Skills are derived from your equipped weapons—every weapon type has its own skill set—and they can be a lot of fun to use, as you rain down arrows on the horde, or you use your spear to make a zombie kebab. But these are tactical choices too. Can you afford to waste your precious mana points (which only recharge slightly between battles), and can you really risk sending your warrior unaided into the horde? The state of the battlefield persists between combat, so you’re forever weighing caution against these (occasionally necessary) acts of heroism. One bad night will beget a worse one, the following day.
If you do win the battle, then congratulations, there’s another one coming imminently. But first you have the daytime to prepare. Combat rewards with gold that can be spent constructing facilities or buying gear for your characters, and materials that can be used to build defences, including bits of wall.
Invisible city workers will tear down ruins for raw materials, or patch you up, but there are never enough resources to do, or buy, everything you might want. You make do, of course, buying scraps of armour here and plonking down cheap barricades there, while trying your hardest to keep your defences intact during the next battle. A battle that will be even harder, boasting more powerful enemies, more enemies, and monster spawning points pitched closer to the city.
The Last Spell is tough. It comes with the roguelite territory. As do the meta upgrades you acquire from a couple of helpful deities. The demonic creature consumes Tainted Essence, a currency earned via feats in battle, while the angelic deity rewards you for reaching achievement-style milestones, such as surviving five nights in a single run.
Both unlock things that make the game a little easier, and a little more interesting, for example blessing the rickety city with a few ancient stone walls, or adding newer, more varied weapons—my beloved hammer included—to the city’s shop.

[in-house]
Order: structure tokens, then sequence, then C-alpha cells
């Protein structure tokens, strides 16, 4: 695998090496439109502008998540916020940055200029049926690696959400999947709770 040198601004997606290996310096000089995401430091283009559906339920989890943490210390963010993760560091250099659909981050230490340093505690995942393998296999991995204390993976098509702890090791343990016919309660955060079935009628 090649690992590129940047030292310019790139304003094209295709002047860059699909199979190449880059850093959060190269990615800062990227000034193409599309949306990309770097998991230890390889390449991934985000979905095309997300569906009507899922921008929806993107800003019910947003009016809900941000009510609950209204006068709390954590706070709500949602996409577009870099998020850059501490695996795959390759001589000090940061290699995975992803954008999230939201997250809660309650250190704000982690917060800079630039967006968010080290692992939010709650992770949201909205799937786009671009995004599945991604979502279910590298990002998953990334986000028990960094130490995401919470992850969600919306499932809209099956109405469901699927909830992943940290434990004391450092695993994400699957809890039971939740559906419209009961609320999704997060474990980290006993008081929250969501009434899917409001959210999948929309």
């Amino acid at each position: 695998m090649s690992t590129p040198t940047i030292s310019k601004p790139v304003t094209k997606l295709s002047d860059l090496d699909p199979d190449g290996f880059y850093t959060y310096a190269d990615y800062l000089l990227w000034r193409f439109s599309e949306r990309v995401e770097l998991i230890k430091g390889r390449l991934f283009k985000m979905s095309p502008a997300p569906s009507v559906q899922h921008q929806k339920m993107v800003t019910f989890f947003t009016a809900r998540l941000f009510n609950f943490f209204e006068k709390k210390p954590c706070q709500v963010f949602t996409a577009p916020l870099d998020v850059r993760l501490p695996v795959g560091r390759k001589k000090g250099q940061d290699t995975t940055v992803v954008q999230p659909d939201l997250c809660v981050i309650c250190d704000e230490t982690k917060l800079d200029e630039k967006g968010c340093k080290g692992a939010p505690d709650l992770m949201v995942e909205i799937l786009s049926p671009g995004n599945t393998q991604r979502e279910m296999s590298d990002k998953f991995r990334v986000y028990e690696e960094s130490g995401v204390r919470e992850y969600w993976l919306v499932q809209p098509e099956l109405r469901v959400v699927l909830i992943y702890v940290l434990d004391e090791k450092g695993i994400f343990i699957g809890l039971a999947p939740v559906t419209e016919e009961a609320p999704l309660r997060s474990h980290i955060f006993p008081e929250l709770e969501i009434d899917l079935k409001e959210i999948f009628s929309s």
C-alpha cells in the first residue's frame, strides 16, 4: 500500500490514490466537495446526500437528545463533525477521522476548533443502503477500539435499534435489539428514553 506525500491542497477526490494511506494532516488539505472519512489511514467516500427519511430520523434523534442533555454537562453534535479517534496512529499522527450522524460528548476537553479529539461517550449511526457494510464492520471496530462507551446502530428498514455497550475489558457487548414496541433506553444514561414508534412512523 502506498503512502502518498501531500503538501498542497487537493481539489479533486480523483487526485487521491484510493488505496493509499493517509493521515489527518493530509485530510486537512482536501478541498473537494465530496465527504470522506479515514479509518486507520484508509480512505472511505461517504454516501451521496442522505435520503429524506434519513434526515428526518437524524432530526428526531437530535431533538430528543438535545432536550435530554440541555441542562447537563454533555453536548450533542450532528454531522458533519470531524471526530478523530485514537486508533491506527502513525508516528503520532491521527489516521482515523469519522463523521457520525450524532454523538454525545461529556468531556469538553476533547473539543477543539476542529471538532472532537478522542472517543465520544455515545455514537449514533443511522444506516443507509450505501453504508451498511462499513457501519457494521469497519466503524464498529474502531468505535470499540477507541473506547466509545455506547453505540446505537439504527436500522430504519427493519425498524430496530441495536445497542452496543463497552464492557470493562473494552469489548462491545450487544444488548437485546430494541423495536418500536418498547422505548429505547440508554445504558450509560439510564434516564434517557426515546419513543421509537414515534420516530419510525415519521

Those meta unlocks are holding my attention, just about, by tantalising with tempting upgrades including new types of production buildings, and stronger defensive walls. There’s a solid foundation here—and occasionally tense, thrilling combat that evokes some of the best parts of epic movie battles. I’m just tired of having to fight essentially the same battles, again and again.
These unlocks are pretty frequent, but I still hate that we’re expected to grind to make The Last Spell a more interesting game, as well as one we might conceivably win. At least there’s an Easy mode that lets you improve some of your starting conditions, say by adding an extra hero, or dishing out more materials and gold at the start of the game.
My biggest problem with the game as it stands now is a lack of variation. Sure, the procedurally generated heroes change at the start of every run—their names, portraits, and a few little quirky stats—but they’re still the warrior, archer and mage, and they’re still defending a very similar-looking city, in a series of very similar-feeling battles. The opening battle in particular now feels like a chore to get through, as it’s become too easy to really require any thinking, but it still needs doing during every run.